Teaching Manners--It Still Matters: How to Teach Good Manners

Courteous Kindergartners: Ages 5-6

These children love to show off their good manners in school, but they're not always as well-behaved at home after a long day. They have a tendency to fall apart under pressure: for instance, at Thanksgiving dinner or when meeting your boss.

WHAT TO WORK ON

Looking adults in the eye and responding when spoken to. These are essential social skills, Eberly says, but even the most confident kids have a tendency to duck their head and mumble when speaking to a grown-up. Turn it into a game by asking your child to check the color of a person's eyes and report back to you. Then practice meeting and greeting. Demonstrate how to shake hands firmly and repeat back the person's name: "Hello, Mrs. Fisher."

Not interrupting. The good news is that 5- and 6-year-olds finally have the ability to wait for their turn to talk, says Jodi Stoner, Ph.D., a clinical psychotherapist and coauthor of Good Manners Are Contagious. You just have to teach them. Come up with a secret word or sign, or try a wink, that you'll use to remind your kid to wait when you're talking to someone. Role-play outside the heat of the moment to help him recognize when he's interrupting. When he does wait patiently, make sure he gets your attention soon. "Don't make him wait so long that it's disrespectful to him," Dr. Stoner says. "A child this age can't sit tight for more than five minutes -- especially if he's waiting for you to be done with his sibling. Make sure you show him you notice by glancing over at him with a smile that says you acknowledge he's doing the right thing."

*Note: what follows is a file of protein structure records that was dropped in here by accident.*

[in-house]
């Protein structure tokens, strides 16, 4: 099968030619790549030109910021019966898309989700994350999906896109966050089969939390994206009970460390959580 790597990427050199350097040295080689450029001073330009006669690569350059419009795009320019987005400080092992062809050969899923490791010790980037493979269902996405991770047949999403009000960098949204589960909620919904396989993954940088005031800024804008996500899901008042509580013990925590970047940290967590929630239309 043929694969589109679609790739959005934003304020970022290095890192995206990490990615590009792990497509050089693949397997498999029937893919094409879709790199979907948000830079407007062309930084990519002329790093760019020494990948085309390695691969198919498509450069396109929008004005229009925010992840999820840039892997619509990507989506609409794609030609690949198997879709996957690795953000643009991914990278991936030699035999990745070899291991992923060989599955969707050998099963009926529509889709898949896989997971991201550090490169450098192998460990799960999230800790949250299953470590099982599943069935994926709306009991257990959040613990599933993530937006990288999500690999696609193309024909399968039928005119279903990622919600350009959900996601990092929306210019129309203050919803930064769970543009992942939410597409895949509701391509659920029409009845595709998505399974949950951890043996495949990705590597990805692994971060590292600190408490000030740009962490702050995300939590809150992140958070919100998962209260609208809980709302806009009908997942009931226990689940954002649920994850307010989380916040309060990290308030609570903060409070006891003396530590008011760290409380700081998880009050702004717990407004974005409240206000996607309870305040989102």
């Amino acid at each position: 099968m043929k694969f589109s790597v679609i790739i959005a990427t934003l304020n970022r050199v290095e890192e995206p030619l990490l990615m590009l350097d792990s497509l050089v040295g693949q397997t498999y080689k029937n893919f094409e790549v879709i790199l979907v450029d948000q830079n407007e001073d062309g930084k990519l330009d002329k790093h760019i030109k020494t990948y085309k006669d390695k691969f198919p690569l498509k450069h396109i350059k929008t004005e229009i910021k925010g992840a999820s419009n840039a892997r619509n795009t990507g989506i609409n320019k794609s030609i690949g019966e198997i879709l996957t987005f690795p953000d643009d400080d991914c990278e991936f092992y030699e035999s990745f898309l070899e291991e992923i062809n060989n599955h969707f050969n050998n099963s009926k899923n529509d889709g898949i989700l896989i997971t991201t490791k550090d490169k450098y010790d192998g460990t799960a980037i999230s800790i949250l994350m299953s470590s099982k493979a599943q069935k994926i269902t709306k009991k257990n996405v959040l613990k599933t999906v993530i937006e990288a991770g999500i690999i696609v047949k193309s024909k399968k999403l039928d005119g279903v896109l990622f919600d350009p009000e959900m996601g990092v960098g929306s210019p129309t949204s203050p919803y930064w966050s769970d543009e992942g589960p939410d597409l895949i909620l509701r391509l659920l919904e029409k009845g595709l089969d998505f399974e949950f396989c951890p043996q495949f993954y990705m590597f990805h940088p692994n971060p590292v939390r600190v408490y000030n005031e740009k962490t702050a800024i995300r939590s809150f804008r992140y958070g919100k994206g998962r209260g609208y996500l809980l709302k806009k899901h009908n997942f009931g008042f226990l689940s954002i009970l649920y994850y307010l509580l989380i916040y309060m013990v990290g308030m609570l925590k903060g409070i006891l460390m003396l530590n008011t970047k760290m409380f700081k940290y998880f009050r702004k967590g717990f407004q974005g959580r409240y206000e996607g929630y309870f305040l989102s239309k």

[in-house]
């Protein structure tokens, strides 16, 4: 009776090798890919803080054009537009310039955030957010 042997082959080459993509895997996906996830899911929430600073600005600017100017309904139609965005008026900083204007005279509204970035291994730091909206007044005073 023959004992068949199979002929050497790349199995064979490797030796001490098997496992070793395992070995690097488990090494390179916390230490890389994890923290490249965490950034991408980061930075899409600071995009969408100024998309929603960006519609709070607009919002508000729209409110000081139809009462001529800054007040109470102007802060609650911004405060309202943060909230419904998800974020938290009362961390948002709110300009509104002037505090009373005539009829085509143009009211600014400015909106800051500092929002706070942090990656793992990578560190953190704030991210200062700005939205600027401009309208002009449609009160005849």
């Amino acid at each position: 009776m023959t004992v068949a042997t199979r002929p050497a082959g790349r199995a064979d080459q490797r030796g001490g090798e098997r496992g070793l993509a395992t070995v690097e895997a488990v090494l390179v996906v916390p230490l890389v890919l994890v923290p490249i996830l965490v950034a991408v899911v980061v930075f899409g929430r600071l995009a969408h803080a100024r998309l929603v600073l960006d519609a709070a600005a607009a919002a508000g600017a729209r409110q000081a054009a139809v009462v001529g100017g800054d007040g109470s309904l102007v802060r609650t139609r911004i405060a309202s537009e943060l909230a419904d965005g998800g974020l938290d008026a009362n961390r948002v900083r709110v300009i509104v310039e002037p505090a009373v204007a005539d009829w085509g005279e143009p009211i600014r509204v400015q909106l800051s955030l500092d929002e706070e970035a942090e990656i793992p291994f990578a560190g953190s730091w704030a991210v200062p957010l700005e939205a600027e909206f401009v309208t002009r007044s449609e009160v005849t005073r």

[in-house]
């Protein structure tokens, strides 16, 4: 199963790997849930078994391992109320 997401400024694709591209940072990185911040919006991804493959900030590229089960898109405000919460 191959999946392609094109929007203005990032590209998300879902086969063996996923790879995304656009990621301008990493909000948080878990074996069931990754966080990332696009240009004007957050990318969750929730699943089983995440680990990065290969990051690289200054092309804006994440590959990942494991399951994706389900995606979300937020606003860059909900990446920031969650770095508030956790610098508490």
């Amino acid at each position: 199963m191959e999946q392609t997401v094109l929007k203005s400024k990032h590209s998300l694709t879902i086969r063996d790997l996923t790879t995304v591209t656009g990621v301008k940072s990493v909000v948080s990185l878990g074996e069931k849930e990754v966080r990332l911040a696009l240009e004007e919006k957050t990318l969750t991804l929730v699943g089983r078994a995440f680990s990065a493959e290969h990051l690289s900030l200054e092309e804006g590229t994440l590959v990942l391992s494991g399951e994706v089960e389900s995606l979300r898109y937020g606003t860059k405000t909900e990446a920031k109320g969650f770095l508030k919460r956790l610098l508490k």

More sophisticated table manners. Start enforcing more nuanced etiquette, such as no elbows on the table and saying "please pass" instead of reaching. Children this age care about how they compare with their friends and classmates, so point out good-manners moments: "Check out the way Julian put his napkin in his lap without being reminded."

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